We’re All Irish
Taste the rainbow with a County Kerry Hand Pie
BY TOM YATES
Cue the bagpipes and top off the Guinness, it’s St. Patrick’s Day in the kitchen. While some of us might celebrate the patron saint of Ireland with a one way ticket to boozeland, most folks might toast the day with iconic Irish fare. I’m on team both. Not only is St. Patrick’s Day a great day to kick back with green beer, pints of Guinness, or shots of Jameson, it’s also a day to celebrate and explore the food that evokes thoughts ofshamrocksandpotsofgold.Onthe other side of the rainbow, we’re all a wee bit Irish on St. Patrick’s Day.
Although braised corned beef and cabbage is more Irish American than Irish, it remains the benchmark grub on St. Patrick’s Day. And while sleepy shepherd’s pies, bangers and mash, cottage pies, lamb stews, or Dublin coddles are calming comfort staples, Irish hand pies punch the ticket for serious on-the-go revelers who crave a drink in one hand and hearty food in the other.
Almost anything can be fashioned into hand pies. Similar to Cornish pasties (meat and vegetable filled hand pies), lesser known Dingle hand pies, from County Kerry, bring spiced mutton or lamb to the party.
County Kerry Dingle Hand Pies.
A simple stew.
I trimmed and cubed 2 pounds Double F boneless lamb shoulder into 1” pieces, seasoned the meat with salt and cracked black pepper, and dredged the meat in flour (shaking off the excess flour) before browning it in 3 tablespoons rendered bacon fat. When deeply browned, I removed the meat to a side plate and tumbled 2 chopped parsnips, 3 chopped carrots, 2 sliced celery stalks, 1 medium diced onion, and 2 diced yukon gold potatoes into the sizzling fat. After showering the vegetables with salt, I added 1 tablespoon tomato paste and swirled it through the vegetables for even cooking. When the tomato paste caramelized around the softened vegetables, I added 2 minced garlic cloves, 1 teaspoon ground cumin, 1/2 teaspoon ground cinnamon, 2 tablespoons flour, salt, and pepper. After the flour tightened the spiced vegetables, I added 4 cups warmed beef stock, 1/4 cup minced fresh parsley, and 2 fresh bay leaves. I brought the stew to a boil, reduced it to a simmer, added the reserved lamb (along with the juices), covered the pot, and slipped it into a preheated 350 degree oven.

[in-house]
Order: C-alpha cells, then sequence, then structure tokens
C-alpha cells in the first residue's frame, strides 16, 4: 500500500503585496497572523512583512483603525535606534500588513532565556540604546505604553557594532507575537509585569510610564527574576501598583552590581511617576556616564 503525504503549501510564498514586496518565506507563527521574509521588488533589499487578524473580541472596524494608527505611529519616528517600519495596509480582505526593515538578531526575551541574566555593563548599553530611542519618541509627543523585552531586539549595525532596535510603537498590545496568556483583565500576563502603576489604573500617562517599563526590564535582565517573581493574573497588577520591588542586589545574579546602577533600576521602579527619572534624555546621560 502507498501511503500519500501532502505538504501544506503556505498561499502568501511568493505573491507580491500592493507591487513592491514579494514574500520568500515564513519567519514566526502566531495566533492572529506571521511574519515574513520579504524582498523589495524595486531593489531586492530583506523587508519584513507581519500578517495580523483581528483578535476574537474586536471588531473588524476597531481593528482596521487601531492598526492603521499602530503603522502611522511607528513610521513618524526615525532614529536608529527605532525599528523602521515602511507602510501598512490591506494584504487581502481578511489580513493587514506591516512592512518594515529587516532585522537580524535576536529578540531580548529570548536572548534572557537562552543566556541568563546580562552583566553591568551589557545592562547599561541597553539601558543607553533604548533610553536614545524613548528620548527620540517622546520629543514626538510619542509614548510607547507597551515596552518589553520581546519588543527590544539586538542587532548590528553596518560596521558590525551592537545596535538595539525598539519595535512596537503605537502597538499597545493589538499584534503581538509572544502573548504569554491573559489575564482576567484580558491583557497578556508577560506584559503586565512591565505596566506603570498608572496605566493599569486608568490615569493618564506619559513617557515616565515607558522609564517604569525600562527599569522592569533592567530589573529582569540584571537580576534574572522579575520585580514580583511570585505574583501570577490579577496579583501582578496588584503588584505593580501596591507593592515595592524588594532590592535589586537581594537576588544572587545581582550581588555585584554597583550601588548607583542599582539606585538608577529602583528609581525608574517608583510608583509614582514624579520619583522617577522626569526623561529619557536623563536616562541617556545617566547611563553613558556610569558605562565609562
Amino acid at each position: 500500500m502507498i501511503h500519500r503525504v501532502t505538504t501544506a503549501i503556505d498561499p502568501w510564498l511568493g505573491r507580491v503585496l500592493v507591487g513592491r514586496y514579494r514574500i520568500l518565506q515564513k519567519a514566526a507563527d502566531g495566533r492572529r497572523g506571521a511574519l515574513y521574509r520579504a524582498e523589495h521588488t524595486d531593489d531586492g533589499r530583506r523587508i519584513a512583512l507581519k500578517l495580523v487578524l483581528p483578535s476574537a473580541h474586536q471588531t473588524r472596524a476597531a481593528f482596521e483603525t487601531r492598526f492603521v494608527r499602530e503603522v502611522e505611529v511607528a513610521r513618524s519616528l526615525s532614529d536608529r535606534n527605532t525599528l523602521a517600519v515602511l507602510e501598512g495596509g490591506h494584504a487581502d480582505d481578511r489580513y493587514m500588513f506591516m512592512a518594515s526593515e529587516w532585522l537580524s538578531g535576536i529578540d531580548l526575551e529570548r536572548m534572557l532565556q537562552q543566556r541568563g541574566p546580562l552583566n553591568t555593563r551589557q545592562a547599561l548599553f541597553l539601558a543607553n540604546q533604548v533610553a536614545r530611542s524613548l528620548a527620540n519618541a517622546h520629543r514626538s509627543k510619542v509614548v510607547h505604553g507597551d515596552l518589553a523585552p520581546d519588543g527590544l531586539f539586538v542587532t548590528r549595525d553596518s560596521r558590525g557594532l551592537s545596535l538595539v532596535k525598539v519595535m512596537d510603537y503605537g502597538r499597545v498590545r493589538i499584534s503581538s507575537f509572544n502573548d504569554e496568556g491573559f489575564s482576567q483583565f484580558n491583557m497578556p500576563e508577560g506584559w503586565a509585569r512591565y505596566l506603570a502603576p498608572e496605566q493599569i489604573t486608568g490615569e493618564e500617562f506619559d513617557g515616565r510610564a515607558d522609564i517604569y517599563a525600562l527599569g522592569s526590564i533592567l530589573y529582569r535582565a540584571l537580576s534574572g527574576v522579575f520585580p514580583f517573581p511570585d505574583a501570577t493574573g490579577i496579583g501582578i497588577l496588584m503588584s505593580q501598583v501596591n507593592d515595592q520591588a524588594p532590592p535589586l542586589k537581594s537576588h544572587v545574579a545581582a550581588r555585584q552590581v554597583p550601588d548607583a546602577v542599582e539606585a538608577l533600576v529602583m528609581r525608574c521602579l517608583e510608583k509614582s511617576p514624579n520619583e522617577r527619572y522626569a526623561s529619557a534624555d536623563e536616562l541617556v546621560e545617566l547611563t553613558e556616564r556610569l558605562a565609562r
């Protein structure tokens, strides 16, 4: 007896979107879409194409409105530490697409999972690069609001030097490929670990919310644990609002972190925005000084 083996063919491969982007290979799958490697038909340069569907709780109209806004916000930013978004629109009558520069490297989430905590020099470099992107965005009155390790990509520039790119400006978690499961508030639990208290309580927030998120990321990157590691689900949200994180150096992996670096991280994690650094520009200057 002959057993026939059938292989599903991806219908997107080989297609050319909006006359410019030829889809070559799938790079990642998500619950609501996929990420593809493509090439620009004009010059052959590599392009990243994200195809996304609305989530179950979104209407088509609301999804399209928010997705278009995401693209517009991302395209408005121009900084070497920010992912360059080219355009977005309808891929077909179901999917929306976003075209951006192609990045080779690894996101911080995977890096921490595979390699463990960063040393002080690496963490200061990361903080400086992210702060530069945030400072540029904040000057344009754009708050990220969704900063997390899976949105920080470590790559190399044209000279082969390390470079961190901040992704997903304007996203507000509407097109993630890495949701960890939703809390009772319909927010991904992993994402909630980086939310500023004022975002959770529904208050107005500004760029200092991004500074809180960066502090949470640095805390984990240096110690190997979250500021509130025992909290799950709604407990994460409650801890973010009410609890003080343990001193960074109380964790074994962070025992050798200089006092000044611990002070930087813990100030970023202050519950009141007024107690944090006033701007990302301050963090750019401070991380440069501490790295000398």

After 1 1/2 hours, I pulled the stew from the oven and let it cool completely before sliding into the refrigerator to chill.
Wrap it up.
Once thoroughly chilled, I removed the thin layer of fat and scooped 1/3 cup of the meat and vegetable filling onto 1/4”x 4” rounds of basic short crust pastry. After brushing the edges with egg wash, I folded the pastry into half moons, carefully sealed the seams, brushed the pies with egg wash, used kitchen shears to snip tiny vents into the dough, and slid the pies into a preheated 450 degree oven.
When the pies turned golden brown, about 25 minutes, I pulled them from the oven and let them rest before finishing with flaked sea salt and fresh parsley.
Sealed in crispy crust and kissed with subtle warm spice, the meltingly tender lamb swirled through the savory stew.
Grab and Go. Follow the rainbow. Dingle all the way.
This article also appears on page 11 of the March 2019 print edition of Ace Weekly.
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